Saturday, July 10, 2010

Teletype gaming and LOVE

Short text based interactive game programs, at the dawn of gaming as an industry, were in a sense simple and trivial. But their influence on the narrow group of people who encountered them was profound. What was behind the curtain? Is this high tech timesharing system a toy, or just being used as a toy? The answer surprised everyone.

For retro-programmers the full content of the book "Basic Computer Games" is available online.
The classic book BASIC Computer Games, published by Creative Computing, inspired a generation of programmers. The games were written by many people, and compiled by David H. Ahl. The fabulous illustrations accompanying each game were done by George Beker.

I've included all the games here for your tinkering pleasure. I've tested and tweaked each one of them to make sure they'll run with Vintage BASIC, though you may see a few oddities. That's part of the fun of playing with BASIC: it never works quite the same on two machines. The games will play better if you keep CAPS LOCK on, as they were designed to be used with capital-letter input.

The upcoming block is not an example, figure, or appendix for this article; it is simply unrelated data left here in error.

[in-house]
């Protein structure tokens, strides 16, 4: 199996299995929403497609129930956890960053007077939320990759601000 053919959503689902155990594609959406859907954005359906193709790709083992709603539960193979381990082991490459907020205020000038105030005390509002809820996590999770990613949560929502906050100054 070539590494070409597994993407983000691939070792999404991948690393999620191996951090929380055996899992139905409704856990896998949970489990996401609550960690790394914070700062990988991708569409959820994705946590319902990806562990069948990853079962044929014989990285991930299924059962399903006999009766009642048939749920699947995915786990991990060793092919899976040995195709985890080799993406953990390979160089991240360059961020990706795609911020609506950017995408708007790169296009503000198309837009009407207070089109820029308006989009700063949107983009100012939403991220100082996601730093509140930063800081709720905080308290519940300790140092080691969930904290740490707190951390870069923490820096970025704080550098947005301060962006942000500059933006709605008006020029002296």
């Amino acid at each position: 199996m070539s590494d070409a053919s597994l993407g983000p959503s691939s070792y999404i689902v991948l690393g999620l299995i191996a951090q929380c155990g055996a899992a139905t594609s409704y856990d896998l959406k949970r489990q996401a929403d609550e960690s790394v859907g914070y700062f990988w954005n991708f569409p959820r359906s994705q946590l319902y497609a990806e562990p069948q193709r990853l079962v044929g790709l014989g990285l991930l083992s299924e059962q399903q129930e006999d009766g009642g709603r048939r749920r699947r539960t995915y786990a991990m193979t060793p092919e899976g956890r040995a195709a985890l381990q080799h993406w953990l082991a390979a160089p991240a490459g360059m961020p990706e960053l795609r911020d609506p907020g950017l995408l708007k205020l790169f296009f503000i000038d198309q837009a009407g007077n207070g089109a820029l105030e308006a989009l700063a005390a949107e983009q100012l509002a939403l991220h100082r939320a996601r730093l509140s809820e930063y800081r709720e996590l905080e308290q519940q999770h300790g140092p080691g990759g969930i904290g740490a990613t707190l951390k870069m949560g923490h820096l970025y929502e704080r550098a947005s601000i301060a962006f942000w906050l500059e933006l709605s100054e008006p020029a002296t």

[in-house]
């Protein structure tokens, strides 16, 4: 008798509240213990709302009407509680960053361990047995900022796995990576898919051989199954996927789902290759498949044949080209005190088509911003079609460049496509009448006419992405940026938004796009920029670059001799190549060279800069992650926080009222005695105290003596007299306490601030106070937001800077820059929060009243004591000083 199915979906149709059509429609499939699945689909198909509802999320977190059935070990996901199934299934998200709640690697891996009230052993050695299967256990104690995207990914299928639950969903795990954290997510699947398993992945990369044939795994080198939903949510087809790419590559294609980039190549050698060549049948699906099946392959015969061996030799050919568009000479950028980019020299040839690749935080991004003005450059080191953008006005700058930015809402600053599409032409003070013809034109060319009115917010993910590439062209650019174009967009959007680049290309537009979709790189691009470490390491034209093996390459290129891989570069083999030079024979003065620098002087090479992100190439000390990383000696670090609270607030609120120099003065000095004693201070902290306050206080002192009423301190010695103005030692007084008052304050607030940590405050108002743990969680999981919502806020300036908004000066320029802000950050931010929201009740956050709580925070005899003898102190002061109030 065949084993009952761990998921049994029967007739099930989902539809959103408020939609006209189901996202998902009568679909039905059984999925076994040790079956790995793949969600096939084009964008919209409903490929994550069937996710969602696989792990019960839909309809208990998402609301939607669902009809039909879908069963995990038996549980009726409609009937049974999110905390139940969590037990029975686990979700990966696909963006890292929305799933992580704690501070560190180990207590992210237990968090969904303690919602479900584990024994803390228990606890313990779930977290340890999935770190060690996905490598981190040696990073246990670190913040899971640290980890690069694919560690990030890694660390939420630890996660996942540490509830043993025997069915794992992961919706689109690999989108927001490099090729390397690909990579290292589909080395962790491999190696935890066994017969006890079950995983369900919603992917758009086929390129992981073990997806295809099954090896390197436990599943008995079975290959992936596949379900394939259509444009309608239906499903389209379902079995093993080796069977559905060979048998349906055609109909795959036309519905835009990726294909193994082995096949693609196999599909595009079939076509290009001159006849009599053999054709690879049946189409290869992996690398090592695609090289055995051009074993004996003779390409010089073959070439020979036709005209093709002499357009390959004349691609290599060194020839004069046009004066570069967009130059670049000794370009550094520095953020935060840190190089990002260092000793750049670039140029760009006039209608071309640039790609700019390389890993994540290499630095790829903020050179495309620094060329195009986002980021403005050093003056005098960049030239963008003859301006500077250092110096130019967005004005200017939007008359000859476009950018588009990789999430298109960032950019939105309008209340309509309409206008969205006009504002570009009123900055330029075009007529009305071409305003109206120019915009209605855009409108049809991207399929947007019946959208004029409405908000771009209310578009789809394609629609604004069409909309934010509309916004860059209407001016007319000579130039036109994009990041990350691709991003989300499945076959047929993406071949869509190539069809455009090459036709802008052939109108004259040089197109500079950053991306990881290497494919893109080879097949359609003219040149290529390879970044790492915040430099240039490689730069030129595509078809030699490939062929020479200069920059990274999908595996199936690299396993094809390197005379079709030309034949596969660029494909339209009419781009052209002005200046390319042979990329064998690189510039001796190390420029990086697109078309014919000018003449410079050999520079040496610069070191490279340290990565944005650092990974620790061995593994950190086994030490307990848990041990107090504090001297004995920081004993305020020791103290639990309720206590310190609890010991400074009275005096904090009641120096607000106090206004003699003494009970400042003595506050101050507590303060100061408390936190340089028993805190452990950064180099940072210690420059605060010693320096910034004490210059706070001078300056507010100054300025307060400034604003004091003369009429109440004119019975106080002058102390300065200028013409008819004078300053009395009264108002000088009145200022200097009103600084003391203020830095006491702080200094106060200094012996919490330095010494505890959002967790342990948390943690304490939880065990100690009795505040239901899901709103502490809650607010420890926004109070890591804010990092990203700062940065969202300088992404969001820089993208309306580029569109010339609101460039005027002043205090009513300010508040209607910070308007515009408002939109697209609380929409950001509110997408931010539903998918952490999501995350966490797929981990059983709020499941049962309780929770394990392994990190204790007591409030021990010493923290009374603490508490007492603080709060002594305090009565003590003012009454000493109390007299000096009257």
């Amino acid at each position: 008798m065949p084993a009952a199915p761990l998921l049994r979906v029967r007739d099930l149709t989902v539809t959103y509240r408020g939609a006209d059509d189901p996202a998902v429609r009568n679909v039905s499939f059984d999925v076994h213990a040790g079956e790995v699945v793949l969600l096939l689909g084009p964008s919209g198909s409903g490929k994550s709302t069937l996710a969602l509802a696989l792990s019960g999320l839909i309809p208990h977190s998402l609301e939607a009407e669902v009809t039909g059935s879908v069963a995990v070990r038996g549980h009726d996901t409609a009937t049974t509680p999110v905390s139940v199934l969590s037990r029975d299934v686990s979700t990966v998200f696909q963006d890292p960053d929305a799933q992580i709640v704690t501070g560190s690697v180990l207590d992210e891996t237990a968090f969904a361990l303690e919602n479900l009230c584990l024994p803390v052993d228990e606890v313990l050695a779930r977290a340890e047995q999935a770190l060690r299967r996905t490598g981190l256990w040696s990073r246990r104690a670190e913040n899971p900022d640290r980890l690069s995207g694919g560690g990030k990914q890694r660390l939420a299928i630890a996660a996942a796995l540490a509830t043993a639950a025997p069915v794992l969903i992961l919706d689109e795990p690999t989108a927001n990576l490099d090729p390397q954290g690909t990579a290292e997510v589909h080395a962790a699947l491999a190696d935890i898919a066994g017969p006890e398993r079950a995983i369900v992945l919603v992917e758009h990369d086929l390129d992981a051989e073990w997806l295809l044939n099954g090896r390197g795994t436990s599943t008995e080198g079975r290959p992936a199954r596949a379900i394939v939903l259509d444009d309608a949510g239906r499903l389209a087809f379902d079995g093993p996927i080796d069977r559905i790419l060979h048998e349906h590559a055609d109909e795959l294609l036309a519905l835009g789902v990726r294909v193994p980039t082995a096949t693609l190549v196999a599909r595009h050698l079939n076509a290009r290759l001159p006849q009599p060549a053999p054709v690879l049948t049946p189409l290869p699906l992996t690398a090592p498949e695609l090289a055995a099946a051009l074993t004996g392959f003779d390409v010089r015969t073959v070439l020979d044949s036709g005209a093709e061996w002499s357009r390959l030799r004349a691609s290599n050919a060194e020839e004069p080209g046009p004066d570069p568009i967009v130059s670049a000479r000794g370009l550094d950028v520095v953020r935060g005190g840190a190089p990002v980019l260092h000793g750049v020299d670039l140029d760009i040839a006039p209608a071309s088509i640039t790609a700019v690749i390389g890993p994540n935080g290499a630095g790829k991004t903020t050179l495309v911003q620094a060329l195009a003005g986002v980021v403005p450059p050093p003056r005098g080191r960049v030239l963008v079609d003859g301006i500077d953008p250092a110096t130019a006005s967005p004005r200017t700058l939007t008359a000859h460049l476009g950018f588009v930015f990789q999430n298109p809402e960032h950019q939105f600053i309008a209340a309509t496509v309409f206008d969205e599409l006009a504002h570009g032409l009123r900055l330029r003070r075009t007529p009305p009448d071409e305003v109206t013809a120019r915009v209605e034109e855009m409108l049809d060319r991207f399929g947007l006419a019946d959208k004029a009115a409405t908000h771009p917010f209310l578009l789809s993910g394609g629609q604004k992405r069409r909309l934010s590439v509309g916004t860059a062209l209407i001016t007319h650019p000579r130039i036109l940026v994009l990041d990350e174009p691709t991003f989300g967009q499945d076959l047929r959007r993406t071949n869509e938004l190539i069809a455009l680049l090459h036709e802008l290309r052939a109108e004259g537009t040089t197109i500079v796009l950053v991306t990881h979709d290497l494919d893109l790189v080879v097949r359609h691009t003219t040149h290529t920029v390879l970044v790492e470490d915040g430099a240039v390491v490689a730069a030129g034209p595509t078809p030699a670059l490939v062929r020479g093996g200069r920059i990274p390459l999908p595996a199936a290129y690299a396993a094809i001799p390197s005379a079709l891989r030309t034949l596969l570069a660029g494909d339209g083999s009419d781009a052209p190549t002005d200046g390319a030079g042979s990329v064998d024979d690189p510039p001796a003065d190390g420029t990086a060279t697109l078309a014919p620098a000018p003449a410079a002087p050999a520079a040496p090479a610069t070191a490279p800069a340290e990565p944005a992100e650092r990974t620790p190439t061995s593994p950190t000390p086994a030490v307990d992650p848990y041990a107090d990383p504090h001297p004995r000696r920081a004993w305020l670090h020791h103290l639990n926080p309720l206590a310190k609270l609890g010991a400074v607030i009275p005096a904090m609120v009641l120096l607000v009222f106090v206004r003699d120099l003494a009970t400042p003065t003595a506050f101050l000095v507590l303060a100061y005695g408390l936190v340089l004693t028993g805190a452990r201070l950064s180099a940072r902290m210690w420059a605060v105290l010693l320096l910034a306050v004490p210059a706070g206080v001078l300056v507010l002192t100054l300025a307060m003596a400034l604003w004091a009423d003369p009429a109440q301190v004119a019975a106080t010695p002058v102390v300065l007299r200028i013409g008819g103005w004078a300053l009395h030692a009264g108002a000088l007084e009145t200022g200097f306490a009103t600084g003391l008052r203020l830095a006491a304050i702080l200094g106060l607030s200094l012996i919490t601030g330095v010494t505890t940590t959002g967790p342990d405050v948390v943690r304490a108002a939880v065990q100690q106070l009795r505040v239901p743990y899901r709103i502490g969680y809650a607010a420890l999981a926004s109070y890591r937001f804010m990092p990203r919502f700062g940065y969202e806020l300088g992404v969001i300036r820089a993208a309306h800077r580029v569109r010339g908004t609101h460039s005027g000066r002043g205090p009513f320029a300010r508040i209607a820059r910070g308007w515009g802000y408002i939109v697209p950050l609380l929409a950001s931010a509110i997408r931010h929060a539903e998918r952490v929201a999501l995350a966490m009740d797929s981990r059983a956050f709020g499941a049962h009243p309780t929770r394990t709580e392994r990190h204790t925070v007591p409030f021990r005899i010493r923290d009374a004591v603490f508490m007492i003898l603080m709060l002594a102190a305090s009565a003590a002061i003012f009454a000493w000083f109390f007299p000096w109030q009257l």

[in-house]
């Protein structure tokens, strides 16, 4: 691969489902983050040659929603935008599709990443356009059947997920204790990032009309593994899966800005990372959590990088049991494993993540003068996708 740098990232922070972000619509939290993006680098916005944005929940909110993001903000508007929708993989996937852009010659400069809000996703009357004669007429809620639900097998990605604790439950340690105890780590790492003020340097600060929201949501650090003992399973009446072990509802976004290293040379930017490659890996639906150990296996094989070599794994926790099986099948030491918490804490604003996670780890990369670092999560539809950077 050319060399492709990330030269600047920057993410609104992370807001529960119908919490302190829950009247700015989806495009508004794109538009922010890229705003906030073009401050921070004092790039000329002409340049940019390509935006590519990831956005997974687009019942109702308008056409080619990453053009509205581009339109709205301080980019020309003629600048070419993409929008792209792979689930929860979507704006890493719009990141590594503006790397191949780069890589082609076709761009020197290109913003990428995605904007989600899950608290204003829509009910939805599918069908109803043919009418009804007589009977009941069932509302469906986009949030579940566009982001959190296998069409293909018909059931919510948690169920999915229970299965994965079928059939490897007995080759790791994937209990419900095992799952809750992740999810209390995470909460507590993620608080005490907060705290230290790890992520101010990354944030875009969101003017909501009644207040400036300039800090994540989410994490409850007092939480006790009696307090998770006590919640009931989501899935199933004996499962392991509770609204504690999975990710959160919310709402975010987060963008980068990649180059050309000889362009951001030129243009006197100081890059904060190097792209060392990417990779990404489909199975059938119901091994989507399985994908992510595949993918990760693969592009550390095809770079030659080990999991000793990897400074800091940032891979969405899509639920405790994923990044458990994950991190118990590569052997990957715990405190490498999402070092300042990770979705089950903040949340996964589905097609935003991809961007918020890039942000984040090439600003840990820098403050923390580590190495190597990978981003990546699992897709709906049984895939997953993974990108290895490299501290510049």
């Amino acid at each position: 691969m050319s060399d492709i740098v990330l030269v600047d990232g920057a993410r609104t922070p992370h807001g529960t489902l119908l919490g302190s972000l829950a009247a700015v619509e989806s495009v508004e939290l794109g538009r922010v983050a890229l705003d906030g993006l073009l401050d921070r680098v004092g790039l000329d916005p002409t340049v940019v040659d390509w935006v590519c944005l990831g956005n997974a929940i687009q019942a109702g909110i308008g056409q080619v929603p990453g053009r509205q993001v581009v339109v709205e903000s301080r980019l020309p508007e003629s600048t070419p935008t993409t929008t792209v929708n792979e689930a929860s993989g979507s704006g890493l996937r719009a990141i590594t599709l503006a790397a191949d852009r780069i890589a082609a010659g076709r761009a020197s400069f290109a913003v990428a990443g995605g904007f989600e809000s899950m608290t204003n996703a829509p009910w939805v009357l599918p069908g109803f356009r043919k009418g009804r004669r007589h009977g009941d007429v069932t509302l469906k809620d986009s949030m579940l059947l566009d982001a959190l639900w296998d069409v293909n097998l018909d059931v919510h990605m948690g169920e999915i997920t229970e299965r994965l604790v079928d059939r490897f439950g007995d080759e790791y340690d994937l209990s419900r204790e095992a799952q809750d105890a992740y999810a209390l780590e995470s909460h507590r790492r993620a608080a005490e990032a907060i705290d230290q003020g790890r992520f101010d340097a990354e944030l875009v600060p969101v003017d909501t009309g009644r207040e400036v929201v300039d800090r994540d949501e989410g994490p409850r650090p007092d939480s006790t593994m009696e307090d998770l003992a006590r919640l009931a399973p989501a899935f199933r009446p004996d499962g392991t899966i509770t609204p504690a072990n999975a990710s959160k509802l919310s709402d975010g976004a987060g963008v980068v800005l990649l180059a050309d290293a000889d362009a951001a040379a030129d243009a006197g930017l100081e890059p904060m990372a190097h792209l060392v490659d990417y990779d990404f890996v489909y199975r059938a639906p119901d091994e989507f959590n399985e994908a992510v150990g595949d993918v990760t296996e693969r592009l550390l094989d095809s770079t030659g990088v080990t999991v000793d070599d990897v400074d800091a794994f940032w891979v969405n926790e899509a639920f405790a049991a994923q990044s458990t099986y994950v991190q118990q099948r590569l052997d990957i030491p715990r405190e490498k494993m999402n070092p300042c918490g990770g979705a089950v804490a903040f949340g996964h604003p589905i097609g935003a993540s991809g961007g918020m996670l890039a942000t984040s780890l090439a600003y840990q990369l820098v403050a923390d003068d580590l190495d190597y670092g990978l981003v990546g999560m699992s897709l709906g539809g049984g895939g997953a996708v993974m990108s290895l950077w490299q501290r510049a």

These text games were designed for teletypewriters or line printers, in an era when memory was valued, succinctness was necessary, and GOTO was considered useful. (Currently "Go To Statement Considered Harmful".)

I've only browsed the contents of more than 100 games. The style is short and sweet: a description of the game, an illustration of a session, and the BASIC code itself.

One of my favorites, although I didn't encounter it back in the days of teletype terminals, is LOVE, an instance of ASCII art programmed by David Ahl, the author of the book. The program generates a facsimile of the iconic pop-art piece LOVE, by Robert Indiana, with a dose of recursion.

Here is Artsy's gallery of Indiana's corpus of work, which gives a good sense of his range.
"I think of my peace paintings as one long poem, with each painting being a single stanza."
-Robert Indiana

A younger generation might more easily recognize Indiana's HOPE graphic, created for and used in Obama's 2008 presidential campaign.


  1. We had the Basic Computer Games book, and also More Basic Computer Games. That was before floppies, and it took a lot of typing to get those programs into the TRS 80.

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